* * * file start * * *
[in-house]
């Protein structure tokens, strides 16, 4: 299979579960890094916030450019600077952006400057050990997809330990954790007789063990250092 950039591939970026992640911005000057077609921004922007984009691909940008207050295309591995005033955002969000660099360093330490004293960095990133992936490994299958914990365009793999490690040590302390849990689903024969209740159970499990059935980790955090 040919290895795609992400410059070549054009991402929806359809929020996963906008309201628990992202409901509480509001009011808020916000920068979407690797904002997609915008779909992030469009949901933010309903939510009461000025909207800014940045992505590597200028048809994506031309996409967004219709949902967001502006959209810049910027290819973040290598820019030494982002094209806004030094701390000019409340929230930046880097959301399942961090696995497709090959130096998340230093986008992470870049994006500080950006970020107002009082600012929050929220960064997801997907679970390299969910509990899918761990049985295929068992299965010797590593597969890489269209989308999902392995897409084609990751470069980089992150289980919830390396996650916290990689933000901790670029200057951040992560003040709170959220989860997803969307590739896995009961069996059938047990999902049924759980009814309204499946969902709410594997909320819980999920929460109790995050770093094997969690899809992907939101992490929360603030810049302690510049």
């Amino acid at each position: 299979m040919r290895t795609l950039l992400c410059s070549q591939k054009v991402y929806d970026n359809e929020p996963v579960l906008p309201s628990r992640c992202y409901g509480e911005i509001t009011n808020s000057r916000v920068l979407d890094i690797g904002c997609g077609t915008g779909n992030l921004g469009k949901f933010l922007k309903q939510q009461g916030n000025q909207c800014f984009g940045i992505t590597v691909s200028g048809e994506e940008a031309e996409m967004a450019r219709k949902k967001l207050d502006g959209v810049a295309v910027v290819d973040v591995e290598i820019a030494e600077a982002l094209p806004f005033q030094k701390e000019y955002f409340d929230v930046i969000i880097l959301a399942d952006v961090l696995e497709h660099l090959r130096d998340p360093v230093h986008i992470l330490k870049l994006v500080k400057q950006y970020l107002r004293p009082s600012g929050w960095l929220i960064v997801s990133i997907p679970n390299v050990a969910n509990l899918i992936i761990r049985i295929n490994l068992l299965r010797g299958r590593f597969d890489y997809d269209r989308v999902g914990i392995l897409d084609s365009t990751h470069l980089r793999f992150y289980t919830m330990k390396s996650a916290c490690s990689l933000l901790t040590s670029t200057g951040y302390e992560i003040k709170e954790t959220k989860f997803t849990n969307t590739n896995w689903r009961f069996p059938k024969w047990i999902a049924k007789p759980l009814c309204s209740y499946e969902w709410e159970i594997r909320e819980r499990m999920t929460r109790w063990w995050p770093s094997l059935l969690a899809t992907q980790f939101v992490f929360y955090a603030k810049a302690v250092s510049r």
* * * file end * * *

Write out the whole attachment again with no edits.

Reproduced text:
[in-house]
């Protein structure tokens, strides 16, 4: 299979579960890094916030450019600077952006400057050990997809330990954790007789063990250092 950039591939970026992640911005000057077609921004922007984009691909940008207050295309591995005033955002969000660099360093330490004293960095990133992936490994299958914990365009793999490690040590302390849990689903024969209740159970499990059935980790955090 040919290895795609992400410059070549054009991402929806359809929020996963906008309201628990992202409901509480509001009011808020916000920068979407690797904002997609915008779909992030469009949901933010309903939510009461000025909207800014940045992505590597200028048809994506031309996409967004219709949902967001502006959209810049910027290819973040290598820019030494982002094209806004030094701390000019409340929230930046880097959301399942961090696995497709090959130096998340230093986008992470870049994006500080950006970020107002009082600012929050929220960064997801997907679970390299969910509990899918761990049985295929068992299965010797590593597969890489269209989308999902392995897409084609990751470069980089992150289980919830390396996650916290990689933000901790670029200057951040992560003040709170959220989860997803969307590739896995009961069996059938047990999902049924759980009814309204499946969902709410594997909320819980999920929460109790995050770093094997969690899809992907939101992490929360603030810049302690510049």
């Amino acid at each position: 299979m040919r290895t795609l950039l992400c410059s070549q591939k054009v991402y929806d970026n359809e929020p996963v579960l906008p309201s628990r992640c992202y409901g509480e911005i509001t009011n808020s000057r916000v920068l979407d890094i690797g904002c997609g077609t915008g779909n992030l921004g469009k949901f933010l922007k309903q939510q009461g916030n000025q909207c800014f984009g940045i992505t590597v691909s200028g048809e994506e940008a031309e996409m967004a450019r219709k949902k967001l207050d502006g959209v810049a295309v910027v290819d973040v591995e290598i820019a030494e600077a982002l094209p806004f005033q030094k701390e000019y955002f409340d929230v930046i969000i880097l959301a399942d952006v961090l696995e497709h660099l090959r130096d998340p360093v230093h986008i992470l330490k870049l994006v500080k400057q950006y970020l107002r004293p009082s600012g929050w960095l929220i960064v997801s990133i997907p679970n390299v050990a969910n509990l899918i992936i761990r049985i295929n490994l068992l299965r010797g299958r590593f597969d890489y997809d269209r989308v999902g914990i392995l897409d084609s365009t990751h470069l980089r793999f992150y289980t919830m330990k390396s996650a916290c490690s990689l933000l901790t040590s670029t200057g951040y302390e992560i003040k709170e954790t959220k989860f997803t849990n969307t590739n896995w689903r009961f069996p059938k024969w047990i999902a049924k007789p759980l009814c309204s209740y499946e969902w709410e159970i594997r909320e819980r499990m999920t929460r109790w063990w995050p770093s094997l059935l969690a899809t992907q980790f939101v992490f929360y955090a603030k810049a302690v250092s510049r």